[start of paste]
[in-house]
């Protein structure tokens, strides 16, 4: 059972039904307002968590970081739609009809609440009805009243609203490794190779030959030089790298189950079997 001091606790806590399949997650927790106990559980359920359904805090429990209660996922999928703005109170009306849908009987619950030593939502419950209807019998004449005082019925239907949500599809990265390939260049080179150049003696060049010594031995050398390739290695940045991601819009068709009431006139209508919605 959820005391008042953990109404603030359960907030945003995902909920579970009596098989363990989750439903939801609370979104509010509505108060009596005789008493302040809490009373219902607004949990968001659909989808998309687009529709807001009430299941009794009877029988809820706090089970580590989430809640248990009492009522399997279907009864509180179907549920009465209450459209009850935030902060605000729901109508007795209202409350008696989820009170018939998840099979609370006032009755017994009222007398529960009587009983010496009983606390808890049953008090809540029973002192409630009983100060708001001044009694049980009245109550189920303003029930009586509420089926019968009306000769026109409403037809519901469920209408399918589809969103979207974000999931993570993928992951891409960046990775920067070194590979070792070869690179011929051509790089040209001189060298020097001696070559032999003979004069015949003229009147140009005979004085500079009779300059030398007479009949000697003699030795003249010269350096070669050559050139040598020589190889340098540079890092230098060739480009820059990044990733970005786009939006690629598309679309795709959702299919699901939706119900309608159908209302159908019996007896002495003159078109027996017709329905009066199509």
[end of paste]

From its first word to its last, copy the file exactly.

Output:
[in-house]
């Protein structure tokens, strides 16, 4: 059972039904307002968590970081739609009809609440009805009243609203490794190779030959030089790298189950079997 001091606790806590399949997650927790106990559980359920359904805090429990209660996922999928703005109170009306849908009987619950030593939502419950209807019998004449005082019925239907949500599809990265390939260049080179150049003696060049010594031995050398390739290695940045991601819009068709009431006139209508919605 959820005391008042953990109404603030359960907030945003995902909920579970009596098989363990989750439903939801609370979104509010509505108060009596005789008493302040809490009373219902607004949990968001659909989808998309687009529709807001009430299941009794009877029988809820706090089970580590989430809640248990009492009522399997279907009864509180179907549920009465209450459209009850935030902060605000729901109508007795209202409350008696989820009170018939998840099979609370006032009755017994009222007398529960009587009983010496009983606390808890049953008090809540029973002192409630009983100060708001001044009694049980009245109550189920303003029930009586509420089926019968009306000769026109409403037809519901469920209408399918589809969103979207974000999931993570993928992951891409960046990775920067070194590979070792070869690179011929051509790089040209001189060298020097001696070559032999003979004069015949003229009147140009005979004085500079009779300059030398007479009949000697003699030795003249010269350096070669050559050139040598020589190889340098540079890092230098060739480009820059990044990733970005786009939006690629598309679309795709959702299919699901939706119900309608159908209302159908019996007896002495003159078109027996017709329905009066199509």